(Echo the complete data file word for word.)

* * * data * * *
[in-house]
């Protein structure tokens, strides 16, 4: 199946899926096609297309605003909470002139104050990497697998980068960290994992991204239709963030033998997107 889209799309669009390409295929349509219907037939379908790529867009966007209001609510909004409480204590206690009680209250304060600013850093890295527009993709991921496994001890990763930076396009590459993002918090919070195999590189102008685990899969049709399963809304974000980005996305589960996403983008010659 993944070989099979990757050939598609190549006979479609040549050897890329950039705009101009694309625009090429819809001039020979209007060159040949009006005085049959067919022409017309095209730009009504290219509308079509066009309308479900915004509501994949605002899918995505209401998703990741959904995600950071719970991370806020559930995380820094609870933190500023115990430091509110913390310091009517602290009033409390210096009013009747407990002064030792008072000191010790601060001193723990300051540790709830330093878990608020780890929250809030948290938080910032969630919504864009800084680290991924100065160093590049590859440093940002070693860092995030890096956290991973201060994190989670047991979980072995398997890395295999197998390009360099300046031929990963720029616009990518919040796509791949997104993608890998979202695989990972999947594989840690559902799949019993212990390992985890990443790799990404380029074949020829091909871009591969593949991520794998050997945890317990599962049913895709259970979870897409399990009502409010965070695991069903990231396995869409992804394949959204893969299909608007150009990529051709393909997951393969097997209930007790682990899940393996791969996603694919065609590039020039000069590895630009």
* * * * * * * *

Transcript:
[in-house]
């Protein structure tokens, strides 16, 4: 199946899926096609297309605003909470002139104050990497697998980068960290994992991204239709963030033998997107 889209799309669009390409295929349509219907037939379908790529867009966007209001609510909004409480204590206690009680209250304060600013850093890295527009993709991921496994001890990763930076396009590459993002918090919070195999590189102008685990899969049709399963809304974000980005996305589960996403983008010659 993944070989099979990757050939598609190549006979479609040549050897890329950039705009101009694309625009090429819809001039020979209007060159040949009006005085049959067919022409017309095209730009009504290219509308079509066009309308479900915004509501994949605002899918995505209401998703990741959904995600950071719970991370806020559930995380820094609870933190500023115990430091509110913390310091009517602290009033409390210096009013009747407990002064030792008072000191010790601060001193723990300051540790709830330093878990608020780890929250809030948290938080910032969630919504864009800084680290991924100065160093590049590859440093940002070693860092995030890096956290991973201060994190989670047991979980072995398997890395295999197998390009360099300046031929990963720029616009990518919040796509791949997104993608890998979202695989990972999947594989840690559902799949019993212990390992985890990443790799990404380029074949020829091909871009591969593949991520794998050997945890317990599962049913895709259970979870897409399990009502409010965070695991069903990231396995869409992804394949959204893969299909608007150009990529051709393909997951393969097997209930007790682990899940393996791969996603694919065609590039020039000069590895630009």